There's an ongoing discussion going on in my head (well, actually there are several, but this one is relevant at the moment...) about whether all information is intrinsically good and worth knowing.
I tend to come down on the side of 'Yes, all knowledge is worth knowing just for its own sake', but there's a solid argument to be made on the other side.
Case in point - This morning I had the following exchange in the St. Paul skyways. A guy I didn't know who looked normal enough and was pushing a stroller that appeared to contain a few coats but no child as far as I could discern stopped me as I was walking past him going the other direction by asking "Do you have a license?"
Now, this seems like a fairly unusual thing to just throw out there to a complete stranger, but for all I knew he had an elderly mother bleeding to death in the next building and needed to get her to the ER or something*, so I just went with it.
*Broadly speaking, unusual or unexpected questions tend to lead to interesting and unexpected conversations. Which most of the time is a positive thing.
"Yes." I said "Wait, to drive, you mean - right?"
He looked at me calmly and said "To Destroy."
This was not where I was expecting the conversation to go and so I took a moment to process. He waited politely for me to respond.
"Uh... No. I don't have one of those."
"Then what happened to your queue?" (Note for Americans - Pronounced like the letter Q - means an orderly line. Sort of. I think the rest of the world knows this.)
"Did something happen to my queue?" was the safest answer I could think of. (For the record, I don't actually possess a queue, nor was I
currently participating in one or responsible for one's upkeep as far as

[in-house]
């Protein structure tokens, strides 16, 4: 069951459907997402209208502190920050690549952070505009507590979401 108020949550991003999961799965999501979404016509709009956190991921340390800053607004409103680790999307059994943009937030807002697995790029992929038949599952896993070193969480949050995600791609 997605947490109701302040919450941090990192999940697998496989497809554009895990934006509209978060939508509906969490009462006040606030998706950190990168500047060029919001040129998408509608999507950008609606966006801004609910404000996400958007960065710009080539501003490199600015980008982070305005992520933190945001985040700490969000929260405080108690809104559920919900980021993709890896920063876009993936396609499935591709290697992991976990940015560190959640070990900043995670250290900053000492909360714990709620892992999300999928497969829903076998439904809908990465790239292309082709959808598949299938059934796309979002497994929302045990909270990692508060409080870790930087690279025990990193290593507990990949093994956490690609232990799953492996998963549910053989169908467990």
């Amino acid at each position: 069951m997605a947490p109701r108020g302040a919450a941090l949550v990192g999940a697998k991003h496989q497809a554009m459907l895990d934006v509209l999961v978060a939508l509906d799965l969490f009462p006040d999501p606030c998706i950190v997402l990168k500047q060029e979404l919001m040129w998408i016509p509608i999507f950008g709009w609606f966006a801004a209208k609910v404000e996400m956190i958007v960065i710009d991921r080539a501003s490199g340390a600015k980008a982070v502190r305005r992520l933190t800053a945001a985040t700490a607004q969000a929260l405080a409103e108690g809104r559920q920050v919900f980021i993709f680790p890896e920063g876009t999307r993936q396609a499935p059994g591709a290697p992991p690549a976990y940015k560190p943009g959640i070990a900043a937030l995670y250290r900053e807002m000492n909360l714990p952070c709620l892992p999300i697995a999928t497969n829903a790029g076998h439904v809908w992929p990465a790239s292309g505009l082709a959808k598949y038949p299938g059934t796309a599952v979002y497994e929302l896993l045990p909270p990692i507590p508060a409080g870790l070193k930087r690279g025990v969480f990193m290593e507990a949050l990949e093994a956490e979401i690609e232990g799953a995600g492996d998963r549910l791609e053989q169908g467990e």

I was aware, but this seemed like the best way to get followup information.)
It seemed to suffice because he went on to say "The same thing is going to happen to you. And it's going to happen forever."
"I'll... make a note of that..."
This answer seemed to satisfy him, because he gave a little half nod and walked away.
The point of the story being - as curious as I am at this moment about what crazy skyway man thought we were talking about, I kind of think I might be happy not knowing the answer to that question.
Which leads me to Dragonflies.
Spent a little time on the lake this weekend (Note for everyone but Americans - This was Independence Day weekend in the US. -It's like Guy Fawkes day with more boating and less inclination to actually know what we're celebrating.) and noticed a truly enormous quantity of Dragonflies on the shore. (they eat mosquitoes so they were probably just feasting) and being all about knowledge I took a moment to Google them to confirm a vague suspicion I had that they were one of those bug species where the males and females look completely different. (Turns out they are not, in case you were wondering)
Wikipedia (which I still do not implicitly trust as a source of info, but what the hell...) informed me first that Dragonfly babies were called Nymphs and they lived for the first 5 years of their life underwater clinging to the bottom of things. (which is probably why they're called Nymphs, e.g. it's probably a reference to mythological water nymphs and not an indictment of their sex lives. You know you were thinking it.)
Wikipedia then went on to inform me that they breath through gills in their rectum and move around by expelling jets of water out of their anus.
You can't unread that.
So. Buttplay of the Dragonfly* Good information, or bad information?
*Worst Mozart Opera EVER.